The monthlong Tournées French film festival held at Grambling State University ended on Tuesday with the film Caché (Hidden). Caché is a thriller centered on Georges and Anne Laurent, a wealthy French couple, and their son Pierrot. They receive threatening phone calls and videotapes of surveillance of their private life and weird drawings.
Eventually, Georges gets a clue from a tape showing footage of his childhood home. This leads him to his adopted brother, the Algerian Majid, the man Georges accuses of sending the tapes. He does not disclose this information to Anne, and it causes friction in their relationship. Georges does not want to share this information because it brings to light France’s damaged relations with Algeria.
Professor Roshunda Belton, head of GSU’s history department, moderated this film. She said that this film was a critique on imperialism. Belton said, “This film seems to ask, ‘Are you guilty? How do you feel about colonization?'”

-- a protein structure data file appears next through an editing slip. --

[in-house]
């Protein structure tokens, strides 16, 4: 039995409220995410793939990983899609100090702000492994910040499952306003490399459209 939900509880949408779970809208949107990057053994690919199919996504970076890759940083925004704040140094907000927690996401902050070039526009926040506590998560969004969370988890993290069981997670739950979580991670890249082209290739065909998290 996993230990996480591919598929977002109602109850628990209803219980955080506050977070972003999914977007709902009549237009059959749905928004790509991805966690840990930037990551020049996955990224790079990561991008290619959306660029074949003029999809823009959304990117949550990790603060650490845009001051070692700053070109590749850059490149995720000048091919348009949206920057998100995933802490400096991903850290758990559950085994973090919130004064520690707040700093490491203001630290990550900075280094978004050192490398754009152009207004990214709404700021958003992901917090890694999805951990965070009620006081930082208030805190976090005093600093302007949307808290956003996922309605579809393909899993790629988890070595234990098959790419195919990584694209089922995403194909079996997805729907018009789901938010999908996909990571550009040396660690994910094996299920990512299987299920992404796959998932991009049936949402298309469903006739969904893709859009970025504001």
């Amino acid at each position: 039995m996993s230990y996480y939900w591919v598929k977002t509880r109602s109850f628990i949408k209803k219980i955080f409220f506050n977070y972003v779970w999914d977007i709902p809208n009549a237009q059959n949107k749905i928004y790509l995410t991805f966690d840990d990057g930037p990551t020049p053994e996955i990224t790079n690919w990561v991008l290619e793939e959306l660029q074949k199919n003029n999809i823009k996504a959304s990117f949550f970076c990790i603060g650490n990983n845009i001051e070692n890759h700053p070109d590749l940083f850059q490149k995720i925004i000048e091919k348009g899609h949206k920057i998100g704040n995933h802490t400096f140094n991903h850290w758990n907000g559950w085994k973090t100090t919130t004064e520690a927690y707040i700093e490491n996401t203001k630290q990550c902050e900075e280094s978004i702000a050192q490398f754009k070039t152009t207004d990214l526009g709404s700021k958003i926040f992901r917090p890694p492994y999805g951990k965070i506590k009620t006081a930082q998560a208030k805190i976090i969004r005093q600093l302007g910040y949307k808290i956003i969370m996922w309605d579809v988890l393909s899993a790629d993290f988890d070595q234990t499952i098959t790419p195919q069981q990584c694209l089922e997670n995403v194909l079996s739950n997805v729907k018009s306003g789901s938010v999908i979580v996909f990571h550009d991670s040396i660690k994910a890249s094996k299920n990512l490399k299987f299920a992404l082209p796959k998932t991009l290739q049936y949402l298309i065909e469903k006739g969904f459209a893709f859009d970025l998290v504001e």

On Thursday, Jim Kim moderated Daratt (Dry Season). Daratt focuses on 16-year-old Atim, who must avenge his father’s death. His blind grandfather decides this after a radio announcement reveals that the government in Chad has granted amnesty to all war criminals.
According to his grandfather, Atim’s father was a war hero who was as brave as a lion. Atim is given his father’s gun to avenge his death. Accomplishing this task is no small feat. Nassara, a breadmaker, is the man who killed Atim’s father. However, he is not the villain that Atim thought him to be. He gives loaves of bread to the poor and takes Atim under his wing and teaches him how to run the bakery and invites him into his home.
Eventually, Atim leads Nassara to his blind grandfather under the guise of avenging his father’s death. In the end, Atim learns that people can change.
Kim said, “This ending is brilliant. It is similar to Shakespeare’s revenge theme. Atim could not kill the man because Atim was not evil.”
Through a grant that she received from the French American Cultural Exchange, Dr. Chimegsaikhan Banzar coordinated the festival. She said one of the reasons that the festival was held was to help motivate students to learn French for their academic and professional growth and cultural enrichment.